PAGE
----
Sharper focus- ‘Giving it up’

Linda Manhardt, Major

During the Lenten time leading up to Easter, I’ve come across many friends on Facebook who are “giving up” things for Lent. One is giving up chocolate. Another, Starbucks. For some, it is desserts in general.

Here at the training college in the Philippines, the cadets have given up afternoon snacks, adding what would have been spent toward our self-denial target. All around me, because of the time of year, people are giving things up.

One outcome of the field training team ministry at the college was the establishment of four outreaches in the area surrounding us. Close to 400 people attend the meetings—it is an exciting time. Many have met the Lord and are now in soldiership or junior soldier preparation classes. We offer Bible studies, prayer meetings, Sunday school, timbrels, youth meetings, Home League, etc. We’re growing an Army!

Recently, at the first Holiness meeting conducted in the front yard of a member of the Batak Outreach, I had the pleasure of sitting behind a little boy, around 4 years old, and his mother.

About halfway through the meeting, a street vendor came by, selling palamig, which is a drink made from ice, milk, sugar and fruit flavor. The children love it; it is refreshing in this hot, humid climate.

A little boy and his sister sat beside me. They got the necessary five pesos (about 10 cents) from their grandmother and returned to their chairs with frosty pink drinks.

The little guy in front of me turned around and looked longingly at them. He watched as they sipped away. He didn’t ask his mother for one, and he wasn’t upset. He just watched.

I couldn’t help it. I found a coin in my pocket and gave it to him. His eyes widened and he gave me a huge smile. He turned around and happily showed his mother the coin. We were in the middle of the meeting, and I can’t speak Filipino, so I was unable to tell him to buy a drink with it. But his joy showed me that he got the message.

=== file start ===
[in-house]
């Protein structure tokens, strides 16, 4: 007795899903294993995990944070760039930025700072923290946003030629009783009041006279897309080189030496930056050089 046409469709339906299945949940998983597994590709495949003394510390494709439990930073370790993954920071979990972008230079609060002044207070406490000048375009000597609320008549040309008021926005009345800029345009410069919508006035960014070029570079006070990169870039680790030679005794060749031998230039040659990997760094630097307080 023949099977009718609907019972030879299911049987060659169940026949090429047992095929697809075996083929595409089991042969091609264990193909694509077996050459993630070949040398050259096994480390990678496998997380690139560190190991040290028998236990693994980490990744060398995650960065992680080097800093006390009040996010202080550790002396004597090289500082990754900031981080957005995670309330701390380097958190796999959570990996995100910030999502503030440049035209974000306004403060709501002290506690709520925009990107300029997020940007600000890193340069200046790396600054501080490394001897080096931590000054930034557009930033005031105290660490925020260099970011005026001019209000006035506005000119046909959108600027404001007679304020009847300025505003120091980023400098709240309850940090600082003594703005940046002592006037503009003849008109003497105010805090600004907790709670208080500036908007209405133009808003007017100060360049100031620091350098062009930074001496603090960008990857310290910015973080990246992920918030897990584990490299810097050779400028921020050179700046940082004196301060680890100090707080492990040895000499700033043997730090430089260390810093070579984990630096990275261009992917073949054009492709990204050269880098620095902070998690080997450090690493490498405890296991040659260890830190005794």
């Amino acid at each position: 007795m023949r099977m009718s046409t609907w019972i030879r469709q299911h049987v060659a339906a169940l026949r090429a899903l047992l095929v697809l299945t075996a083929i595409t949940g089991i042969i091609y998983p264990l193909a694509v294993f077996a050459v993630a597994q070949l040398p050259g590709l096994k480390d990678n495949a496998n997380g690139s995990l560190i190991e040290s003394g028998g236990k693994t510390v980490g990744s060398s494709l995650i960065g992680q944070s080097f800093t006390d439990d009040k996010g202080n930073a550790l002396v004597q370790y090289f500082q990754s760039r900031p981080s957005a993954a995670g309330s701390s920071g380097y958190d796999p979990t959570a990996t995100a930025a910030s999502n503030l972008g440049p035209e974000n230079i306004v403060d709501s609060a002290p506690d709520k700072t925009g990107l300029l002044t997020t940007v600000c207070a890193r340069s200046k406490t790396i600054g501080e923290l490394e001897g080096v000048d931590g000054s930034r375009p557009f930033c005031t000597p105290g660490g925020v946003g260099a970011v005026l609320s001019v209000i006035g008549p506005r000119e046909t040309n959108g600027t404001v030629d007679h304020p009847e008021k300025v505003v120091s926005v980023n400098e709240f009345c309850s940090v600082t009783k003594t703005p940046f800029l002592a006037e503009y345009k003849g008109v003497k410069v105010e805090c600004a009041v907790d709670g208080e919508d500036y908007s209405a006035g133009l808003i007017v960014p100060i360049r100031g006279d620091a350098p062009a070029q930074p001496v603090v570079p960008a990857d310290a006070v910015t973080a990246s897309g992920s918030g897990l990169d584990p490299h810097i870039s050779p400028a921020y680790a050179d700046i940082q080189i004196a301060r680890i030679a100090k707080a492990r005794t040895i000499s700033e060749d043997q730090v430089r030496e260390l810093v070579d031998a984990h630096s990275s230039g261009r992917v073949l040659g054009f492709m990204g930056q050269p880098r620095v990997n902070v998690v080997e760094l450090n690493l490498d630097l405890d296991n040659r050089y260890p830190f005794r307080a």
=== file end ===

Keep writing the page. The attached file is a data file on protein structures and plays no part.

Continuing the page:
It would seem that I gave him the coin at the precise moment that the offering time was beginning. Without hesitation, he jumped from his chair and dropped his coin in the offering bag. He returned to his seat, with the same big smile. I was frustrated at not being able to communicate. I wanted him to have a treat now more than before.

I fished through my purse and was able to find another five pesos. This time, I gave him five one peso coins.

The scene almost repeated itself. He jumped out of his seat and ran to the improvised Holiness table to lay his five pesos down. Without thinking, I quickly came after him and picked up the coins. I gave them back and pointed to the children behind him, making some ridiculous signs as I tried to communicate that the coins were for him to buy a yummy drink like his friends had. He nodded and smiled and remained in his seat for the remainder of the meeting.

I never saw if he purchased the sweet palamig after the meeting or not. My guess is that the vendor was long gone by the time we finished.

As I reflect on this little guy, I am struck by his heartfelt desire to “give it up.” No one told him to. He gave without thought or hesitation. It was his sincere pleasure to have something to give to God, and he delighted in the giving.

Let us follow the example of this small, spontaneous boy and not think in terms of “denying ourselves.” Instead, let us live lives that are a moment-by-moment sacrament of giving it up—whatever that may mean.

Let us take simple delight in our living and our giving.


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